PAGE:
Guest Column - April 2009
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Design Corner: Control Central

The Control Desk Can't Be Ignored

By Keith Hayes


The type of control measures you choose will influence the shape and possibly the size of the control desk. Some centers prefer a completely enclosed desk area, while others choose a design with more open access.

Despite the best planning efforts, chances are the final design will have overlooked something and will need to be tweaked after completion.

For example, years ago our firm designed a recreation center for a Colorado mountain community that neglected to provide supplemental heating at the control desk. According to plan, the desk was strategically and correctly located near the entrance with excellent sight lines. Unfortunately, the vestibule was insufficient in preventing the staff turning blue from the flow of frigid air filling the lobby.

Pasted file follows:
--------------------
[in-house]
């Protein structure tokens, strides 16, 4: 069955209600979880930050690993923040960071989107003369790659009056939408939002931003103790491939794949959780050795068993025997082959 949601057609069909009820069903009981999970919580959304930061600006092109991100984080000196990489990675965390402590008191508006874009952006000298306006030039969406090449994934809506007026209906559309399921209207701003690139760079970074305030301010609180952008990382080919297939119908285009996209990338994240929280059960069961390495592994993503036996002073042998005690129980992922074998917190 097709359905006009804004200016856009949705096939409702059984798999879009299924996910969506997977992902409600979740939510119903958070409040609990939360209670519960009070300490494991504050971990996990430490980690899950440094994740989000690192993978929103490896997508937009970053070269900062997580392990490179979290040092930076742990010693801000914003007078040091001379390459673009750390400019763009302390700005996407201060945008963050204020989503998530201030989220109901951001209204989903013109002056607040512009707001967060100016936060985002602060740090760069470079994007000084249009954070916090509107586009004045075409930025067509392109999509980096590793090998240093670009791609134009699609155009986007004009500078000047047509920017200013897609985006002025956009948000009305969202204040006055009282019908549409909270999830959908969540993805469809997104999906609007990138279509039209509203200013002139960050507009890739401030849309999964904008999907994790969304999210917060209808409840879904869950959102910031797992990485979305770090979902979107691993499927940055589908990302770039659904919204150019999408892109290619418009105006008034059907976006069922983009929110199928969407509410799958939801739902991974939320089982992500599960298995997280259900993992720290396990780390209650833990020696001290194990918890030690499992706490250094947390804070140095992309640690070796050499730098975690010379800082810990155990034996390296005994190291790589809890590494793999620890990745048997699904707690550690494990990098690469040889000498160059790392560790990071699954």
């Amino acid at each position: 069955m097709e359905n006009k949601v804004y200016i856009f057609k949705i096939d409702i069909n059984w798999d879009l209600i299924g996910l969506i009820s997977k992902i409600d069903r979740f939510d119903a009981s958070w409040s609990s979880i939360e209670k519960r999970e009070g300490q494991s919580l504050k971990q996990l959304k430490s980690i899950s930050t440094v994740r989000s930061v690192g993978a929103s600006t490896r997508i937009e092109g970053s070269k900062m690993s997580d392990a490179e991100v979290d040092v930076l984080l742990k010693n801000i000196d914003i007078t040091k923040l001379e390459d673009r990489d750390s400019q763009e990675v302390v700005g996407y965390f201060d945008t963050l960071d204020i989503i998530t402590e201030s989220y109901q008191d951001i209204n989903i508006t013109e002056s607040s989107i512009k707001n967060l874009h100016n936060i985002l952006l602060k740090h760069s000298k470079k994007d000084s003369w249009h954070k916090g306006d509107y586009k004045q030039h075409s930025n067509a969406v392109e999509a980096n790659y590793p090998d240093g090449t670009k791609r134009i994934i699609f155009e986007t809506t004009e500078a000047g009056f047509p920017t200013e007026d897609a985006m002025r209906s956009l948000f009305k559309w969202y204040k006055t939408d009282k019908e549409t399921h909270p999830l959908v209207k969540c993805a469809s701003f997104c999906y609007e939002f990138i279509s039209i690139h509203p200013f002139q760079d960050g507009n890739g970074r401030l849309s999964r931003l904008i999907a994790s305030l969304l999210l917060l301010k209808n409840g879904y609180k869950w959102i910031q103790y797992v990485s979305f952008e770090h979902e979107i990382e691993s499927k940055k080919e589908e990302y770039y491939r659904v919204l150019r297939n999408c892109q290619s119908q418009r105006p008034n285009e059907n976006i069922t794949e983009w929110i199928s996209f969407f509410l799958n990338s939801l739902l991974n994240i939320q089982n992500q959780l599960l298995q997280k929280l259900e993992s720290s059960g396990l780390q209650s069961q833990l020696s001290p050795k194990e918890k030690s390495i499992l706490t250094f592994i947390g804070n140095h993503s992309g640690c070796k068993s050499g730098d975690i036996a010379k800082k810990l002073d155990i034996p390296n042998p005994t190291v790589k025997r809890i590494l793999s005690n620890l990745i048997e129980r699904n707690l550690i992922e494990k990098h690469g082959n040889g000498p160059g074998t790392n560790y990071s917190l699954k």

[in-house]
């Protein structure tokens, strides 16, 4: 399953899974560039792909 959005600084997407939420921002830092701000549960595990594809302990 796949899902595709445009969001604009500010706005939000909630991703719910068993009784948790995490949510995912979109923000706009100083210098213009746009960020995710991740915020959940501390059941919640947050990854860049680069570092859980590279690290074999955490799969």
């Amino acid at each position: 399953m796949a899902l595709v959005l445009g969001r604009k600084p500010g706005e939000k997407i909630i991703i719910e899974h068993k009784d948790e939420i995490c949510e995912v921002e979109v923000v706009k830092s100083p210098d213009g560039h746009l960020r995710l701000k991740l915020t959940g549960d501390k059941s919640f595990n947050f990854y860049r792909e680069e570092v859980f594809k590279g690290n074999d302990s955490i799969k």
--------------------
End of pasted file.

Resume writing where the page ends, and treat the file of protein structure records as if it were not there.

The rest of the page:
Finally, a considerable number of activities occur during a normal day at the control desk. And, as we have discussed, a surprising number of decisions need to be made about how best to design the desk. By all means, "sweat the details," but don't lose sight of your overall objective: to produce a relatively simple, flexible design that enhances human interaction and warmly welcomes your customers.

A well-designed control desk won't have the "wow factor" of many other exciting, innovative features in your recreation center. But, in the end, you will have created a seamless, welcoming entrance that—unlike airport security check-points—helps set the stage for a pleasant experience.



ABOUT THE AUTHOR

Keith Hayes, AIA, LEED AP, is a principal with Barker Rinker Seacat Architecture. Headquartered in Denver, Colo., BRS Architecture has designed more than a hundred recreation centers throughout the country. For more information, visit www.brsarch.com.